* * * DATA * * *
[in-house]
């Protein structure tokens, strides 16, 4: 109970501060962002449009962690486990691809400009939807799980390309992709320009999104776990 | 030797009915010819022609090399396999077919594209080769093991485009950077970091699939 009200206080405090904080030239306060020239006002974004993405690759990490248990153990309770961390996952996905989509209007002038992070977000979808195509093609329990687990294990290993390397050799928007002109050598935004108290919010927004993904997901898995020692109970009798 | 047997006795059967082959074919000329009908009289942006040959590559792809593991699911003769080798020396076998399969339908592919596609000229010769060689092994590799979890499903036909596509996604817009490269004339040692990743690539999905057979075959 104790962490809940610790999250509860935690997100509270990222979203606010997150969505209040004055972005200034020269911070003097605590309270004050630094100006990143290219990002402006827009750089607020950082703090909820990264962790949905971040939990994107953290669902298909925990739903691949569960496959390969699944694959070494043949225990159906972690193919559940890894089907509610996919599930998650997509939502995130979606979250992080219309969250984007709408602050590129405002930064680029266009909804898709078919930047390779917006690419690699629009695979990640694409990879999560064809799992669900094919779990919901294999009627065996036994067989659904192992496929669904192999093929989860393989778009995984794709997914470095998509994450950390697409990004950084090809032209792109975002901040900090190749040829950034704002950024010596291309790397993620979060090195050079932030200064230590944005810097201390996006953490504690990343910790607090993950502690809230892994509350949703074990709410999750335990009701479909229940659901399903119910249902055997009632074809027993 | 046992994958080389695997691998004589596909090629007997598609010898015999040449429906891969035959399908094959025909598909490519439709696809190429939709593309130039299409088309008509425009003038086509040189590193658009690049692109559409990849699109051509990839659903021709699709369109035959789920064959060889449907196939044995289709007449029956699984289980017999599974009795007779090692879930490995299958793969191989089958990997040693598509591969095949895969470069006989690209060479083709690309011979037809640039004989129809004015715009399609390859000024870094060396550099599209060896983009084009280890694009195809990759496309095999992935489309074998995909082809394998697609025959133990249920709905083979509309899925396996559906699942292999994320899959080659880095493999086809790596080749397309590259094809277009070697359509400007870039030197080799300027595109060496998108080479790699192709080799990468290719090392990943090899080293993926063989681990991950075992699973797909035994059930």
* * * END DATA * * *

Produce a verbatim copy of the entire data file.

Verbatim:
[in-house]
């Protein structure tokens, strides 16, 4: 109970501060962002449009962690486990691809400009939807799980390309992709320009999104776990 | 030797009915010819022609090399396999077919594209080769093991485009950077970091699939 009200206080405090904080030239306060020239006002974004993405690759990490248990153990309770961390996952996905989509209007002038992070977000979808195509093609329990687990294990290993390397050799928007002109050598935004108290919010927004993904997901898995020692109970009798 | 047997006795059967082959074919000329009908009289942006040959590559792809593991699911003769080798020396076998399969339908592919596609000229010769060689092994590799979890499903036909596509996604817009490269004339040692990743690539999905057979075959 104790962490809940610790999250509860935690997100509270990222979203606010997150969505209040004055972005200034020269911070003097605590309270004050630094100006990143290219990002402006827009750089607020950082703090909820990264962790949905971040939990994107953290669902298909925990739903691949569960496959390969699944694959070494043949225990159906972690193919559940890894089907509610996919599930998650997509939502995130979606979250992080219309969250984007709408602050590129405002930064680029266009909804898709078919930047390779917006690419690699629009695979990640694409990879999560064809799992669900094919779990919901294999009627065996036994067989659904192992496929669904192999093929989860393989778009995984794709997914470095998509994450950390697409990004950084090809032209792109975002901040900090190749040829950034704002950024010596291309790397993620979060090195050079932030200064230590944005810097201390996006953490504690990343910790607090993950502690809230892994509350949703074990709410999750335990009701479909229940659901399903119910249902055997009632074809027993 | 046992994958080389695997691998004589596909090629007997598609010898015999040449429906891969035959399908094959025909598909490519439709696809190429939709593309130039299409088309008509425009003038086509040189590193658009690049692109559409990849699109051509990839659903021709699709369109035959789920064959060889449907196939044995289709007449029956699984289980017999599974009795007779090692879930490995299958793969191989089958990997040693598509591969095949895969470069006989690209060479083709690309011979037809640039004989129809004015715009399609390859000024870094060396550099599209060896983009084009280890694009195809990759496309095999992935489309074998995909082809394998697609025959133990249920709905083979509309899925396996559906699942292999994320899959080659880095493999086809790596080749397309590259094809277009070697359509400007870039030197080799300027595109060496998108080479790699192709080799990468290719090392990943090899080293993926063989681990991950075992699973797909035994059930």